The assumption that a right can be granted by government is very dangerous. This assumes that our rights are creations of government itself, and that the same government that grants us rights has the power to take them away.
The origin of our rights was very subtly discussed in several of the first ten amendments to the Constitution. They discuss, for example, “the free exercise” of religion, “the right to keep and bear arms,” “the freedom of speech” and “the right […] to be secure.” Each of the aforementioned rights has the word “the” in front of them. This sounds trivial, but it means that these rights predate the Constitution, and exist in absence of the Constitution, or any government whatsoever. They also exist despite what governments may do to restrict them. In other words, our rights do not come from the Government, and the fact that governments throughout the world frequently restrict natural rights doesn't change the fact that the people in these countries have these rights. An Iranian citizen has the same freedom of religion as an American citizen, even though his government refuses to acknowledge that right.
Our rights do not come from governments; they come from God. 2 Nephi 2:27 explains:
Wherefore, men are free according to the flesh; and all things are given them which are expedient unto man. And they are free to choose liberty and eternal life, through the great Mediator of all men, or to choose captivity and death, according to the captivity and power of the devil; for he seeketh that all men might be miserable like unto himself.
We have the freedom to believe what we want, the freedom to write what we want, to say what to we want, and to defend ourselves and our property from aggression, and to act in whatsoever way does not infringe upon the rights of any other person.
The confusion regarding rights stems from misunderstanding what constitutes a right. Rights are frequently confused for goods and services. This assumption is incorrect, because a right necessarily stems from the freedom to choose. The key difference between a right and a good or a service is that since our rights preexist even ourselves, nobody needs to provide us with them. Rights can be simultaneously exercised by the whole human family. Everybody can, at the same time, believe what they want, say what they want, and defend themselves from aggression of others (although if everybody is defending, there are no aggressors.) Thus, my exercise of a right can never come at the expense of somebody else's exercise of their rights.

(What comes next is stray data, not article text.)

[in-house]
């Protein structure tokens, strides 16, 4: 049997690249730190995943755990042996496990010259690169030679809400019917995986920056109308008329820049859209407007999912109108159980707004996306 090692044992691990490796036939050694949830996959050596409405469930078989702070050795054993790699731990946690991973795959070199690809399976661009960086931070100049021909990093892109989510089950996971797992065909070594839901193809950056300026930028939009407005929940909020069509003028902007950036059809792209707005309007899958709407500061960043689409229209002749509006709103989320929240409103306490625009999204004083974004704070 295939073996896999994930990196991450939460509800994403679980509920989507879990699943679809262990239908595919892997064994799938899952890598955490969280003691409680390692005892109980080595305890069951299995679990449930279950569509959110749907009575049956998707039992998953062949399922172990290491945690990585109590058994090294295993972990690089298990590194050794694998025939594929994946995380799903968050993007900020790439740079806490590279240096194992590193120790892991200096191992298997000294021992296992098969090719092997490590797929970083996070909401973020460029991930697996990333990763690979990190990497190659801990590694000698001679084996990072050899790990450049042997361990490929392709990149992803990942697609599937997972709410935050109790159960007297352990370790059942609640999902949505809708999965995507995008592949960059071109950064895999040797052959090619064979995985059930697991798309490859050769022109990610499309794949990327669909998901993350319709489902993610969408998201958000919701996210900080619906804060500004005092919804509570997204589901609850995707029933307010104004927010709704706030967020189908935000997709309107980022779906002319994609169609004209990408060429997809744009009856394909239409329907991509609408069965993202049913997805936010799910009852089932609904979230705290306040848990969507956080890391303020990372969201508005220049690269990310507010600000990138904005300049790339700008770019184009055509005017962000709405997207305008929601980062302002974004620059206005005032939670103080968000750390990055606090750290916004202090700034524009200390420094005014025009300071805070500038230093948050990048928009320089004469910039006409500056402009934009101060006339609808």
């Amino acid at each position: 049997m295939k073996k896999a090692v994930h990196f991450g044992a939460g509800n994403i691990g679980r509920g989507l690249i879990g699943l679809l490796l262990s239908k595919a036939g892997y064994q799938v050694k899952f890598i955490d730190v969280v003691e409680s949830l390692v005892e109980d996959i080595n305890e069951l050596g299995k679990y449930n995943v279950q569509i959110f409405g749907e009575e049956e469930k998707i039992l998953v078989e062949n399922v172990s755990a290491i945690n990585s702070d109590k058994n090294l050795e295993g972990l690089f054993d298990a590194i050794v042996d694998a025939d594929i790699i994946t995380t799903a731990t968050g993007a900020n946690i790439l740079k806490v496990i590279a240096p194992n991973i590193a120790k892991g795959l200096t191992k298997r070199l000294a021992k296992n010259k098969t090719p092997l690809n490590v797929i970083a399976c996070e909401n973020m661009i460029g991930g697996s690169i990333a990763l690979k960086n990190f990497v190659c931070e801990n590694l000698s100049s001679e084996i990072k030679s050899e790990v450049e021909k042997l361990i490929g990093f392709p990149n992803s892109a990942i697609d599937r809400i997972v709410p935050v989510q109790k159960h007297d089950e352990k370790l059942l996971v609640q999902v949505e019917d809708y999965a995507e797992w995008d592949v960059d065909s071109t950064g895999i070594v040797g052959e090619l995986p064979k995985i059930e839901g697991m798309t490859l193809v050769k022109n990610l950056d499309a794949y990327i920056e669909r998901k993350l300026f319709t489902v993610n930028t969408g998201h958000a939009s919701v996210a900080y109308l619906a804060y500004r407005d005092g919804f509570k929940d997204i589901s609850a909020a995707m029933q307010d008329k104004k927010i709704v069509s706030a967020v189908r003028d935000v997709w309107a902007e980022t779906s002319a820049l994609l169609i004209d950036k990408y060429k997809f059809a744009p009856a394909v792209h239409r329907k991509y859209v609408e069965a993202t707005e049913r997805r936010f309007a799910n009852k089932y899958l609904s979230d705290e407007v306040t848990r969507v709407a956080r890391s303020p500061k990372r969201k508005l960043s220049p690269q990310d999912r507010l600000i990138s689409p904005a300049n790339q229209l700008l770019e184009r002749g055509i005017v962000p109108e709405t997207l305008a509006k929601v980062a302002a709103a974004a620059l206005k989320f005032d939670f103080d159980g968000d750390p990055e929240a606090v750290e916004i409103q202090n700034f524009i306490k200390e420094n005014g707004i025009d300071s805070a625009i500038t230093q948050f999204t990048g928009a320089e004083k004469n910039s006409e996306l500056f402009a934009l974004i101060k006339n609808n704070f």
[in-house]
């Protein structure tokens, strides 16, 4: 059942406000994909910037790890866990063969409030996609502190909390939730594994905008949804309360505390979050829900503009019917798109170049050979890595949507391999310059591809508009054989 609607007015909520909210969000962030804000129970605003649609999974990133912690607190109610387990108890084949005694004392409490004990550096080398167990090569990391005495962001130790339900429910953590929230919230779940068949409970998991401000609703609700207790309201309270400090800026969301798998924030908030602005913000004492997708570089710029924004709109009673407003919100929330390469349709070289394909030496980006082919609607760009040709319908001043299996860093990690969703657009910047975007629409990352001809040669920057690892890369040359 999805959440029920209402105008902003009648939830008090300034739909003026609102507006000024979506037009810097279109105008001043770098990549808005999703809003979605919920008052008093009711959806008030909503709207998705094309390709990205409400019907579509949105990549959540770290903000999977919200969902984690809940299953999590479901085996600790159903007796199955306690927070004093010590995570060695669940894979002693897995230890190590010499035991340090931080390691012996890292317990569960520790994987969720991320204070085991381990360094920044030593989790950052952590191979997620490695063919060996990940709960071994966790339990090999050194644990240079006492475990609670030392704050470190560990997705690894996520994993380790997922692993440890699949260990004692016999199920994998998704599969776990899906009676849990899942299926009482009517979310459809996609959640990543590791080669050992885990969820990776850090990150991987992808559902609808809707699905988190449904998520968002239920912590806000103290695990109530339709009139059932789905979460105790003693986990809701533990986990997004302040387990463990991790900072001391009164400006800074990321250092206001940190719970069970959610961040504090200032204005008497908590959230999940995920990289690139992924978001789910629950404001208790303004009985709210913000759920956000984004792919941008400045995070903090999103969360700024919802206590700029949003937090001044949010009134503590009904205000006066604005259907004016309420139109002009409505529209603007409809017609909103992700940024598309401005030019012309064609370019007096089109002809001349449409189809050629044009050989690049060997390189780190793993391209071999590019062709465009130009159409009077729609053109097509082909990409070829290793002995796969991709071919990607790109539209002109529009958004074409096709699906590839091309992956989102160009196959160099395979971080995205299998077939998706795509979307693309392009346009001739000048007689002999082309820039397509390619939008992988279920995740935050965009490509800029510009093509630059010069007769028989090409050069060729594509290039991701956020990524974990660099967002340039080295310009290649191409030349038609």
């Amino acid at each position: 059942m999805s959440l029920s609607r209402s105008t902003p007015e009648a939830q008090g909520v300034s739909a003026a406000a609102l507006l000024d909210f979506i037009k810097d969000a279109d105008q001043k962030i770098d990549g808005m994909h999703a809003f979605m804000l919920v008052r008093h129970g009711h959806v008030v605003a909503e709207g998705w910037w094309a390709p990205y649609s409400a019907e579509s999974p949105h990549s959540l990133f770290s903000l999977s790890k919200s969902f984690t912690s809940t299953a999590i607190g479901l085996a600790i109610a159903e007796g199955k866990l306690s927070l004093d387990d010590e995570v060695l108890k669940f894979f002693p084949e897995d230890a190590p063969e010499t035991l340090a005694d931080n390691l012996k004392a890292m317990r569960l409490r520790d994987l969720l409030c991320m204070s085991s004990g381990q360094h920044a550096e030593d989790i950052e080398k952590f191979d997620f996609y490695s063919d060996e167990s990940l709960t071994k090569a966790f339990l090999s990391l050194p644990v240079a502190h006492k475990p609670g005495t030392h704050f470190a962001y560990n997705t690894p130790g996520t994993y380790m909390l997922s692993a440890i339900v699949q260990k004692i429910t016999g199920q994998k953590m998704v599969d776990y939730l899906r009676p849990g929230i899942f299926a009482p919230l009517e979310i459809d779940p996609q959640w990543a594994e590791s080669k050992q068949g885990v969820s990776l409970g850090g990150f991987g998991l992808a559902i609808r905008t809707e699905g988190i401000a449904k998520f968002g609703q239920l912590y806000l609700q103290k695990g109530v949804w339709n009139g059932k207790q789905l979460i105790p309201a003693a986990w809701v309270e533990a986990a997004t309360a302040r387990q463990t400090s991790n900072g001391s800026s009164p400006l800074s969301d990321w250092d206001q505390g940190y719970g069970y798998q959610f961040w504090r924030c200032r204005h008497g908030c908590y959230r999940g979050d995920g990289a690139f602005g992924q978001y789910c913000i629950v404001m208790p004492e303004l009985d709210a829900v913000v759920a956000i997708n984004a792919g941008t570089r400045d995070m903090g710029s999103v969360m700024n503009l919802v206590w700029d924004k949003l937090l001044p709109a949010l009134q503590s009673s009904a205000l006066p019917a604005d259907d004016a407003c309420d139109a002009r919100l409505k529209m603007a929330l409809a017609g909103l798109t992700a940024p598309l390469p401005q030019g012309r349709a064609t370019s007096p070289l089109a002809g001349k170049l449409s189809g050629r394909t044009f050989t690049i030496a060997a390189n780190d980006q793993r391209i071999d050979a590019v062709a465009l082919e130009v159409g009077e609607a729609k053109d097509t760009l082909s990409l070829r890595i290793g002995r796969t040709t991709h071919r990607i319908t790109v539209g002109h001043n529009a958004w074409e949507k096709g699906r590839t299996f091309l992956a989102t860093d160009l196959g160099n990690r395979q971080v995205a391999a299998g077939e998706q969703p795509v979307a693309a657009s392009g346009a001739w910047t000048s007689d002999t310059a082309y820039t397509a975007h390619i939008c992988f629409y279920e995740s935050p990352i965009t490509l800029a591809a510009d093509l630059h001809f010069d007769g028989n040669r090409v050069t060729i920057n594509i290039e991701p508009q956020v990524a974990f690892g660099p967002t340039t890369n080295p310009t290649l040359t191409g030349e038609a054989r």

Food, healthcare, service in airports, education, and mortgages refinances are NOT rights, because they must be provided by another person, and at the expense of that person's time, talents, or financial resources. This makes them goods (if they are tangible things, like food or iPods,) or services (like healthcare, education, and the general labor of other people.) Everybody has the right to pursue whatever goods and services they desire, and in a free society, people exchange goods and services for other goods and services on the free market. But nobody has a right to any good or service whatsoever. In fact, the government creation of a “right to healthcare” means that, if necessary, the government could compel doctors to perform healthcare services against their will. This is a breach of the natural rights of the doctor by every reasonable definition.
Many goods and services are necessary for survival (Food, Water, Housing,) or important for the progress of a society (healthcare, education, bacon,) but their necessity or utility does not make them rights. 17th Century philosopher, Lysander Spooner believed it to be a “moral obligation” to provide necessary goods and services to the needy, but only when done of one's own free will. He wrote, "Man, no doubt, owes many other moral duties to his fellow men; such as to feed the hungry, clothe the naked, shelter the homeless, care for the sick, protect the defenceless, assist the weak, and enlighten the ignorant. But these are simply moral duties, of which each man must be his own judge, in each particular case, as to whether, and how, and how far, he can, or will, perform them."
In other words, only free people can decide how to fulfill their own moral obligation to help the less fortunate. When money is taken through taxation (legal plunder) and given to the less fortunate, it is a breach of the natural rights of those who are taxed. Nobody has a right to somebody else's productivity.
So, to sum it all up, rights come from God, can be exercised by everybody at the same time, and don't breach the rights of others. A good government must “secure to each individual the free exercise of conscience, the right and control of property, and the protection of life,” (D&C 134:2) among other rights, but does not provide those rights.